Lesson Plan Template: General Lesson Plan
Learning Objectives: What should students know and be able to do as a result of this lesson?
Students will be able to explain the behavior of gases and the relationship between pressure and volume (Boyle's Law), volume and temperature (Charles' Law), and pressure and temperature (Gay-Lussac's Law).
Prior Knowledge: What prior knowledge should students have for this lesson?
An understanding of how molecules behave when they are heated - rapid movement (kinetic energy) and thermal expansion.
Guiding Questions: What are the guiding questions for this lesson?
- Why do your ears pop when you are in an airplane? Why do you think this happens?
Possible answers: Pressure due to airplane rising and the earth's atmosphere.
- Have you ever had a soda bottle spray all over you? Why do you think this happens?
Possible answers: Build up of Carbon Dioxide (gas) inside the bottle.
Teaching Phase: How will the teacher present the concept or skill to students?
Day 1 - Prior Knowledge and Introduction to the Gas Laws
Teacher will use the "Guiding Questions" to probe student knowledge and responses. Teacher will write on whiteboard student ideas and responses.
Students will then create a "Gas Laws Foldable" with notes provided by the teacher on smartboard.
As a class we will then revisit the "Guiding Questions" and see if we can identify which gas law might be applied to the ear popping and soda bottle spraying scenarios.
Day 2 - Lab Activity
Students will work in groups to try to identify which Gas Law is represented at each Lab Station. Lab Sheet will be provided for student responses. Lab sheet will be collected at the end of class.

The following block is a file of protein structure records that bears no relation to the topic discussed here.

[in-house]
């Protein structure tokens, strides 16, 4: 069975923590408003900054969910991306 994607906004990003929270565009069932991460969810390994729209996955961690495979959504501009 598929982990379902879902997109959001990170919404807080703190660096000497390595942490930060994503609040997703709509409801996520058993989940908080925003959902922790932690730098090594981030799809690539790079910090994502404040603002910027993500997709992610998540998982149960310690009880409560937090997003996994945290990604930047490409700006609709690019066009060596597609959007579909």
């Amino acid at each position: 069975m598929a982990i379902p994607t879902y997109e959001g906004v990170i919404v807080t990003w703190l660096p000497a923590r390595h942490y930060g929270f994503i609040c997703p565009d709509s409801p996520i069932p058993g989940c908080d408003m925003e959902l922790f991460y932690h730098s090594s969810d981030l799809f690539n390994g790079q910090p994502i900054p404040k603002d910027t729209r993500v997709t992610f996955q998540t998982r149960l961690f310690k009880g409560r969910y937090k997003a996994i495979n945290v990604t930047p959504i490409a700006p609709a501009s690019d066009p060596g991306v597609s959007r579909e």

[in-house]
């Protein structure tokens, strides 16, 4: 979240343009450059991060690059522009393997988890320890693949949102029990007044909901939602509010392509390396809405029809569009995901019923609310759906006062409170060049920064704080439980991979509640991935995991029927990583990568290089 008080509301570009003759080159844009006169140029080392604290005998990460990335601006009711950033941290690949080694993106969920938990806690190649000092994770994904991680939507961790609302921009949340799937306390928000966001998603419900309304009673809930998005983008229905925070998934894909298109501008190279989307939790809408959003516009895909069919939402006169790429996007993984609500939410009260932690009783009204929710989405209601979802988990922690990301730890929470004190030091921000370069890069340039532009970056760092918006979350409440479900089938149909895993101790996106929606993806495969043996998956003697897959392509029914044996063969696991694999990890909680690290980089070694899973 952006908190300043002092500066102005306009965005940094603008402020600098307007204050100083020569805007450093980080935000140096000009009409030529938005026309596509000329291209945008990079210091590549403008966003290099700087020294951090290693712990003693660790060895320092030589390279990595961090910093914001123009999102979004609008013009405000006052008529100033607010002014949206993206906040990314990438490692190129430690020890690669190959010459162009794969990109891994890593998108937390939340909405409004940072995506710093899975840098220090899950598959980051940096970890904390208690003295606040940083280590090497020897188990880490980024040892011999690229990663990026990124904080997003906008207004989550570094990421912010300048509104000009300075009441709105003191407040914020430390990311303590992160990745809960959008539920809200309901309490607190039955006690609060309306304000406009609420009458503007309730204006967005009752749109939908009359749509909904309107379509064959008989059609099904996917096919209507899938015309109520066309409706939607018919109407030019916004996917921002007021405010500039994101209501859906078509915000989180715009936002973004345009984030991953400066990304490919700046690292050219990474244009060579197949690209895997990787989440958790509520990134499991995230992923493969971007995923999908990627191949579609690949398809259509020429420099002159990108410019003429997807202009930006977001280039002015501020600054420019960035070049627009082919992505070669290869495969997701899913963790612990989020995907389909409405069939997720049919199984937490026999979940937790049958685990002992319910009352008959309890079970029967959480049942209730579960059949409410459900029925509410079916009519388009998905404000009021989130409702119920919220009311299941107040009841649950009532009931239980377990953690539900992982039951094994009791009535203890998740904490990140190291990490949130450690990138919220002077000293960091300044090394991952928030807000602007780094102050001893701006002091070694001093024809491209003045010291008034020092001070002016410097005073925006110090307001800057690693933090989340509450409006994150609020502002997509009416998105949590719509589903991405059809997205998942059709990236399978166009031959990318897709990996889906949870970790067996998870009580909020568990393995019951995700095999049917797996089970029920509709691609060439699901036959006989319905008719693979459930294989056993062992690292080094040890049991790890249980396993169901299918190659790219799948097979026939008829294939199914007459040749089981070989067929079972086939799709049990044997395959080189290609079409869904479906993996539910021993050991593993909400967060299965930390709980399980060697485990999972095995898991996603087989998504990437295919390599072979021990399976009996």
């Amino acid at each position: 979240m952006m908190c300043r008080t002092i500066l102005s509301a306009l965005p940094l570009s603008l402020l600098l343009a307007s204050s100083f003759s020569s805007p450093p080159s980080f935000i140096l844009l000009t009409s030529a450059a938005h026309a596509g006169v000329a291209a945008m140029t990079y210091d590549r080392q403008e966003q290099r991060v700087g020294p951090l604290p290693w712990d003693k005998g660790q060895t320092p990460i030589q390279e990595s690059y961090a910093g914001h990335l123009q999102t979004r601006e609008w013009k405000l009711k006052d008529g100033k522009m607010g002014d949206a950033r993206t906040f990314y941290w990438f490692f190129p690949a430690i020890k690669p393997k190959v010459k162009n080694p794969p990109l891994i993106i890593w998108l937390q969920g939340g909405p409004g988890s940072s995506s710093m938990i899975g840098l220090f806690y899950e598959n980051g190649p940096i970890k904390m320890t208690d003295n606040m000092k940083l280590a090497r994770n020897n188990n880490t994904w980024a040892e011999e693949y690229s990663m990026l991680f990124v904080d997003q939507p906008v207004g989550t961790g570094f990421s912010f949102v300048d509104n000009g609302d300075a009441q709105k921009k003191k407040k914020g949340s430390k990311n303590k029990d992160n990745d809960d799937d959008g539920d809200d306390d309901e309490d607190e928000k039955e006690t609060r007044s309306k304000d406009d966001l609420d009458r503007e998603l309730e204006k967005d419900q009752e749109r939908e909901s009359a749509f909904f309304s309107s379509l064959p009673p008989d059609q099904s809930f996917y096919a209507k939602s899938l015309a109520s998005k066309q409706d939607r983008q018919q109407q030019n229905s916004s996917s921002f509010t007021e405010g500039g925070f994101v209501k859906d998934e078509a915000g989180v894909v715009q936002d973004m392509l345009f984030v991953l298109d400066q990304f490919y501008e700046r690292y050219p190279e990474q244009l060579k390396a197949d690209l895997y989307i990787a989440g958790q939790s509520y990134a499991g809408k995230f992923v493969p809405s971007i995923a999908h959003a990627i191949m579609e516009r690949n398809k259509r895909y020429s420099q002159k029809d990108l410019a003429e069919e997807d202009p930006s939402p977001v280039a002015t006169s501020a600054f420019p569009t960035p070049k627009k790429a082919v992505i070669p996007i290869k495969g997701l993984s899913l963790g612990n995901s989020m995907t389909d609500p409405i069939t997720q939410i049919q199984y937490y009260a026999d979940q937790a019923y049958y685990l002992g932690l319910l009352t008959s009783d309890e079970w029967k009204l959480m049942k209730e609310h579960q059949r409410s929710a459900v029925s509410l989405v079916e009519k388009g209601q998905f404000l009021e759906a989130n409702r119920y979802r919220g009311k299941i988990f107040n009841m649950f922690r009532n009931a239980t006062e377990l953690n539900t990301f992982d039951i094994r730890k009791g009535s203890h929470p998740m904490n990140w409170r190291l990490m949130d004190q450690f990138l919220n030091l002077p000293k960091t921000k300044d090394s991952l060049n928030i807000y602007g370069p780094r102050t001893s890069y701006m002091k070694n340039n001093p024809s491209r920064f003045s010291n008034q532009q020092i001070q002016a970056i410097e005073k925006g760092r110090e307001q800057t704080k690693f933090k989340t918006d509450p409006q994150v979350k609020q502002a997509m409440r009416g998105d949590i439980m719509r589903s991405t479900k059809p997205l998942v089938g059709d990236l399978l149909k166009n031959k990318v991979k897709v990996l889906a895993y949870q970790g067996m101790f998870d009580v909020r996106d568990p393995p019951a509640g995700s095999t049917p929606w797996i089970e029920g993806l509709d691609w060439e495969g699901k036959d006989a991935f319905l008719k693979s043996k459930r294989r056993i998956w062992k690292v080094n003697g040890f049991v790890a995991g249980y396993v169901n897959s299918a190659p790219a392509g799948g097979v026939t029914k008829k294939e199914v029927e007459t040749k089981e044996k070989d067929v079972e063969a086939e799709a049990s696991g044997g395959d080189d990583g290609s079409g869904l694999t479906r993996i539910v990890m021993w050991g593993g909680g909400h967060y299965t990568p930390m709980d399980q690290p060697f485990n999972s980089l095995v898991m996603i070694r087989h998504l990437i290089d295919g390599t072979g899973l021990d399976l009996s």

Teacher will move throughout the stations listening to group discussions and assist with any misunderstandings.
After each group has rotated through the four lab stations, we will have a class discussion on their observations of the gas laws with supporting responses. At this time, we can clarify as a group any misconceptions.
Day 3 - Gas Lab Quiz
Guided Practice: What activities or exercises will the students complete with teacher guidance?
Students will create a foldable (tri-fold) with the three gas laws - Boyle, Charles, and Gay-Lussac's. Teacher will provide notes on smartboard.
Independent Practice: What activities or exercises will students complete to reinforce the concepts and skills developed in the lesson?
The students will be placed in groups of 3 or 4 (depending of the amount of students in the classroom). Teams will be assigned to a station to initiate the lab and then move throughout the four stations. Time at each station will be 15 minutes.
Each station has directions for that particular lab and the students will be able to follow the directions, make observations, discuss and explain their reasoning by writing and illustrating their supporting evidence in a given lab sheet. Lab sheet will be collected by teacher to check for understanding or concepts at the end.
Closure: How will the teacher assist students in organizing the knowledge gained in the lesson?
After completion of all lab stations, students will regroup and have a few minutes to discuss again. Then, one member from each team will place their responses on the type of Gas Law for each station on chart paper or white board. As a whole class we will discuss our findings and make any clarification on any misunderstandings.
Students will be given a quiz that includes "Gas Lab Scenarios" for students to identify and explain the appropriate gas law.
Teacher will check for student understanding of "Gas Laws" throughout the guiding questions, lab activity, lab sheet responses, and whole group discussion after the lab activity.
Feedback to Students
Students will discuss in small groups the behavior of gases and provide evidence of the relationship between pressure, temperature and volume.
The teacher will create a list with each team's response on white board, and students will turn in a lab sheet with their observations and evidence at the end of the lesson.